FAA sets 5G flight restrictions to avoid possible hazards from new wireless service
Agency’s order could disrupt air travel with limits to cockpit systems needed in poor weather; new 5G services expected to go live Jan. 5
The Federal Aviation Administration on Tuesday outlined flight restrictions that will take effect in January when a new 5G wireless service makes its debut, even as regulators work with telecom and aerospace companies to avoid U.S. air traffic disruptions.
The FAA order pertains to a type of 5G slated to go live Jan. 5. It would restrict pilots from operating automatic landing and other cockpit systems commonly used in poor weather, to avoid possible interference from 5G in the spectrum range known as the C-band.
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The FAA and aviation industry groups have said the new 5G service could interfere with radar or radio altimeters, gauges that measure the distance between aircraft and the ground. Information from those devices feeds a number of cockpit safety systems used to land planes, avoid crashes and prevent midair collisions.
The airports that would face potential disruptions will be identified in future notices, according to the FAA order, known as an airworthiness directive. Regulators and technical experts have been working to address concerns about potential safety risks to resolve a long-running dispute between the aviation and telecom industries.
"The FAA plans to use data provided by telecommunications providers to determine which airports within the United States have or will have C-band base stations or other devices that could potentially impact airplane systems," the agency's order said.
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Data pertaining to 5G signals' power levels and location are expected to help air-safety regulators limit disruptions, current and former government officials have said. Aviation industry groups have warned of potentially "debilitating impacts" from such flight restrictions, saying in a Nov. 18 letter to the FCC: "Air cargo and commercial air travel will likely cease at night and in any weather where the pilot cannot see the runway."
The FAA said it was coordinating with the Federal Communications Commission and wireless companies and has made progress "toward safely implementing the 5G expansion."
The FCC said it looks forward to further guidance from the FAA that takes into account a recently proposed solution from telecom companies.
FAA PLANS WARNINGS TO PILOTS, AIRLINES OVER NEW 5G THREAT TO COCKPIT SAFETY SYSTEMS
AT&T Inc. and Verizon Communications Inc. previously agreed to delay by a month their activation of the fifth-generation wireless service, which provides faster broadband speeds for a range of mobile devices. The service had previously been due to go live Dec. 5, but the companies agreed to hold off because of the FAA's aviation safety concerns.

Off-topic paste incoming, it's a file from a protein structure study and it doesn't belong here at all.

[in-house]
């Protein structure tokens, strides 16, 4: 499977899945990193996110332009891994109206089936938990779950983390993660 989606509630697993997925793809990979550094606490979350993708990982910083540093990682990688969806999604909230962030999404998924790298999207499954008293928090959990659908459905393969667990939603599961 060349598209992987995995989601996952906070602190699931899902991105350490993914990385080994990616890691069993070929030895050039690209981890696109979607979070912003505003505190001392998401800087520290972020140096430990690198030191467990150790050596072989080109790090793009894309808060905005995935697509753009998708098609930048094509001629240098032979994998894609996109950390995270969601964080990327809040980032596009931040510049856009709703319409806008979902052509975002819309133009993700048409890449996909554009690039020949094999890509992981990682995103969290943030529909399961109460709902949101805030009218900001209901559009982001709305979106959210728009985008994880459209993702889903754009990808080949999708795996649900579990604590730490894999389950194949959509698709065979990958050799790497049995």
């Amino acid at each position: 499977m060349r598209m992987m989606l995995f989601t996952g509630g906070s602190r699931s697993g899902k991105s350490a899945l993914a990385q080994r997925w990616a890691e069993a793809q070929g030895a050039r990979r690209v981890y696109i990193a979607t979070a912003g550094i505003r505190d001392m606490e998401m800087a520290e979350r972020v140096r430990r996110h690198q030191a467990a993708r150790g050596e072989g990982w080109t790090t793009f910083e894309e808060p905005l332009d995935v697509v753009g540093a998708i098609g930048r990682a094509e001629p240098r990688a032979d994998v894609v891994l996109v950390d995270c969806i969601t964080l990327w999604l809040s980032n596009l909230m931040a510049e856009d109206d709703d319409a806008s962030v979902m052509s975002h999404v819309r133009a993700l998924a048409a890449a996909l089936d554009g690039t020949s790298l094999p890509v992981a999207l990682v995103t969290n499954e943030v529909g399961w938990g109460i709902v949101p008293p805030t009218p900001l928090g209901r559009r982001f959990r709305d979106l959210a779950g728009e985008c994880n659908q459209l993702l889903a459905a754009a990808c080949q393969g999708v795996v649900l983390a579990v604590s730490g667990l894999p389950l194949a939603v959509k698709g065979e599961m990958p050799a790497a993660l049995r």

In November, the telecom companies offered to limit the power of certain 5G base stations as an additional safeguard. On Monday, a representative from the Aerospace Industries Association told the FCC in a letter the carriers' proposed limits were "inadequate and far too narrow" to address flight safety concerns.
The U.S. telecom industry has maintained that the new 5G service doesn't pose a safety threat to aircraft, pointing to other countries' experience with similar wireless services. A Verizon spokesman said the company is on track to reach 100 million Americans with the new service in the first quarter of 2022 and was confident the FAA's further analysis will find C-band service "poses no risk to air safety."
An AT&T spokeswoman said the carrier recognizes the "paramount importance of air safety, and our use of the C-band spectrum will not undermine that imperative."
In its order, the FAA said it determined that "no information has been presented that shows radio altimeters are not susceptible to interference" by the new 5G service. The FAA's order said it affected an estimated 6,834 U.S.-registered airliners and other aircraft. A similar FAA order, also issued Tuesday, affects an estimated 1,828 helicopters.
Regulators in some countries have imposed restrictions. France has put in place some limits on 5G operations at certain airports, for example, while Japan restricts certain cell sites near aircraft approach routes.
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Airlines for America, an industry trade group representing major U.S. passenger and cargo carriers, said it would continue working with aviation and telecom regulators "to enable the rollout of 5G technology while also minimizing any disruption" to U.S. air traffic.
Boeing said in a memo issued to airlines that operate its aircraft that it would hold meetings on Wednesday to lay out the company's "plans and recommendations for short-term and long-term mitigations of 5G cellular interference."
A Boeing spokeswoman declined to comment on the airline memo but said the plane maker was collaborating with aviation authorities, airlines and industry groups to "ensure the continued operational safety of aircraft throughout the aviation system world-wide."